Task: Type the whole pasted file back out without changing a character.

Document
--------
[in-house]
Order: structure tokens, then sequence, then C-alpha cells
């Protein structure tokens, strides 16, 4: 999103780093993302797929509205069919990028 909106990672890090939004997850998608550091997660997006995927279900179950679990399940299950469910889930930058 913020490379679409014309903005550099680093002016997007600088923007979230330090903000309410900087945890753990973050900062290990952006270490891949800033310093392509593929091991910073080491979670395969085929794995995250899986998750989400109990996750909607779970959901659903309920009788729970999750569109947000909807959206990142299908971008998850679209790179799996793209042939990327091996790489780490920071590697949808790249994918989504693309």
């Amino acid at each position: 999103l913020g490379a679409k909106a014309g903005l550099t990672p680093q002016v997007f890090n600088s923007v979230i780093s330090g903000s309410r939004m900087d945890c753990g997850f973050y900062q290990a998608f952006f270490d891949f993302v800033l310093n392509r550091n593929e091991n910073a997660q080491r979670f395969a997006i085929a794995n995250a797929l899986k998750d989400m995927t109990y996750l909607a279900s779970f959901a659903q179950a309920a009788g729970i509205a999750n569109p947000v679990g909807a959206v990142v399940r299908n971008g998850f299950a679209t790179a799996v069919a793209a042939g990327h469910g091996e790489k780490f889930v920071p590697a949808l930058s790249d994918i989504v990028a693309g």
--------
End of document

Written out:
[in-house]
Order: structure tokens, then sequence, then C-alpha cells
């Protein structure tokens, strides 16, 4: 999103780093993302797929509205069919990028 909106990672890090939004997850998608550091997660997006995927279900179950679990399940299950469910889930930058 913020490379679409014309903005550099680093002016997007600088923007979230330090903000309410900087945890753990973050900062290990952006270490891949800033310093392509593929091991910073080491979670395969085929794995995250899986998750989400109990996750909607779970959901659903309920009788729970999750569109947000909807959206990142299908971008998850679209790179799996793209042939990327091996790489780490920071590697949808790249994918989504693309």
């Amino acid at each position: 999103l913020g490379a679409k909106a014309g903005l550099t990672p680093q002016v997007f890090n600088s923007v979230i780093s330090g903000s309410r939004m900087d945890c753990g997850f973050y900062q290990a998608f952006f270490d891949f993302v800033l310093n392509r550091n593929e091991n910073a997660q080491r979670f395969a997006i085929a794995n995250a797929l899986k998750d989400m995927t109990y996750l909607a279900s779970f959901a659903q179950a309920a009788g729970i509205a999750n569109p947000v679990g909807a959206v990142v399940r299908n971008g998850f299950a679209t790179a799996v069919a793209a042939g990327h469910g091996e790489k780490f889930v920071p590697a949808l930058s790249d994918i989504v990028a693309g």